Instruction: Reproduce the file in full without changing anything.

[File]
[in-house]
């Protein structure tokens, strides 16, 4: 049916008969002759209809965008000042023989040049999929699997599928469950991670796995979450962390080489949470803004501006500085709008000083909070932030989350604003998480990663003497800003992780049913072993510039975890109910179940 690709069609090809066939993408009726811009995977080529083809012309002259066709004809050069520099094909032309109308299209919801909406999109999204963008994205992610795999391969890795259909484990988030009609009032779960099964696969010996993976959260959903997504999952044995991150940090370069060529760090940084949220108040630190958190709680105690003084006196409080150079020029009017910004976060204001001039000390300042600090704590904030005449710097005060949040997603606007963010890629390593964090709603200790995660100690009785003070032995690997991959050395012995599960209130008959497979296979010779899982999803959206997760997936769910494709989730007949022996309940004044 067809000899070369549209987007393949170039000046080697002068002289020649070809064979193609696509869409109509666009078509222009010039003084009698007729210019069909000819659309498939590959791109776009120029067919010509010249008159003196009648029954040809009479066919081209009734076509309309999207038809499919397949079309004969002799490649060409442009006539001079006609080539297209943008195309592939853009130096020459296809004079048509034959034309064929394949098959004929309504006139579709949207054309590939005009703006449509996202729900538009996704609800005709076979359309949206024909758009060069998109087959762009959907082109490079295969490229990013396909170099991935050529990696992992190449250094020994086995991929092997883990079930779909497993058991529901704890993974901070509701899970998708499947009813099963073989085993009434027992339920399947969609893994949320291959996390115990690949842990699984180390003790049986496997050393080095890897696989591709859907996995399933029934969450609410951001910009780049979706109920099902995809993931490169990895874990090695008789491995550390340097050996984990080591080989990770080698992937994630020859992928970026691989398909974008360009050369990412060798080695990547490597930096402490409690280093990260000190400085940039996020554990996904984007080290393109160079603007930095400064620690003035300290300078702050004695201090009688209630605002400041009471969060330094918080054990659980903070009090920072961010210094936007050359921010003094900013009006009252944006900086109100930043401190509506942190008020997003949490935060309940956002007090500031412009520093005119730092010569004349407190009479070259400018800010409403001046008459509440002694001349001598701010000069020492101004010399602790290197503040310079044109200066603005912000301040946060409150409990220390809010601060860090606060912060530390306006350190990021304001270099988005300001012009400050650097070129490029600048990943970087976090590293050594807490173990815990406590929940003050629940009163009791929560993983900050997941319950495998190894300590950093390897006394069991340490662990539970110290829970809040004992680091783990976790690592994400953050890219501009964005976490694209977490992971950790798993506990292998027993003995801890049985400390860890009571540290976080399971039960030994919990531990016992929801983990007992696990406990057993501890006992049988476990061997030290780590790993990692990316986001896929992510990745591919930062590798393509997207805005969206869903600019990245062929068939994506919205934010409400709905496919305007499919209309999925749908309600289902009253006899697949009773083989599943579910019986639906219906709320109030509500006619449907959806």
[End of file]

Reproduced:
[in-house]
């Protein structure tokens, strides 16, 4: 049916008969002759209809965008000042023989040049999929699997599928469950991670796995979450962390080489949470803004501006500085709008000083909070932030989350604003998480990663003497800003992780049913072993510039975890109910179940 690709069609090809066939993408009726811009995977080529083809012309002259066709004809050069520099094909032309109308299209919801909406999109999204963008994205992610795999391969890795259909484990988030009609009032779960099964696969010996993976959260959903997504999952044995991150940090370069060529760090940084949220108040630190958190709680105690003084006196409080150079020029009017910004976060204001001039000390300042600090704590904030005449710097005060949040997603606007963010890629390593964090709603200790995660100690009785003070032995690997991959050395012995599960209130008959497979296979010779899982999803959206997760997936769910494709989730007949022996309940004044 067809000899070369549209987007393949170039000046080697002068002289020649070809064979193609696509869409109509666009078509222009010039003084009698007729210019069909000819659309498939590959791109776009120029067919010509010249008159003196009648029954040809009479066919081209009734076509309309999207038809499919397949079309004969002799490649060409442009006539001079006609080539297209943008195309592939853009130096020459296809004079048509034959034309064929394949098959004929309504006139579709949207054309590939005009703006449509996202729900538009996704609800005709076979359309949206024909758009060069998109087959762009959907082109490079295969490229990013396909170099991935050529990696992992190449250094020994086995991929092997883990079930779909497993058991529901704890993974901070509701899970998708499947009813099963073989085993009434027992339920399947969609893994949320291959996390115990690949842990699984180390003790049986496997050393080095890897696989591709859907996995399933029934969450609410951001910009780049979706109920099902995809993931490169990895874990090695008789491995550390340097050996984990080591080989990770080698992937994630020859992928970026691989398909974008360009050369990412060798080695990547490597930096402490409690280093990260000190400085940039996020554990996904984007080290393109160079603007930095400064620690003035300290300078702050004695201090009688209630605002400041009471969060330094918080054990659980903070009090920072961010210094936007050359921010003094900013009006009252944006900086109100930043401190509506942190008020997003949490935060309940956002007090500031412009520093005119730092010569004349407190009479070259400018800010409403001046008459509440002694001349001598701010000069020492101004010399602790290197503040310079044109200066603005912000301040946060409150409990220390809010601060860090606060912060530390306006350190990021304001270099988005300001012009400050650097070129490029600048990943970087976090590293050594807490173990815990406590929940003050629940009163009791929560993983900050997941319950495998190894300590950093390897006394069991340490662990539970110290829970809040004992680091783990976790690592994400953050890219501009964005976490694209977490992971950790798993506990292998027993003995801890049985400390860890009571540290976080399971039960030994919990531990016992929801983990007992696990406990057993501890006992049988476990061997030290780590790993990692990316986001896929992510990745591919930062590798393509997207805005969206869903600019990245062929068939994506919205934010409400709905496919305007499919209309999925749908309600289902009253006899697949009773083989599943579910019986639906219906709320109030509500006619449907959806």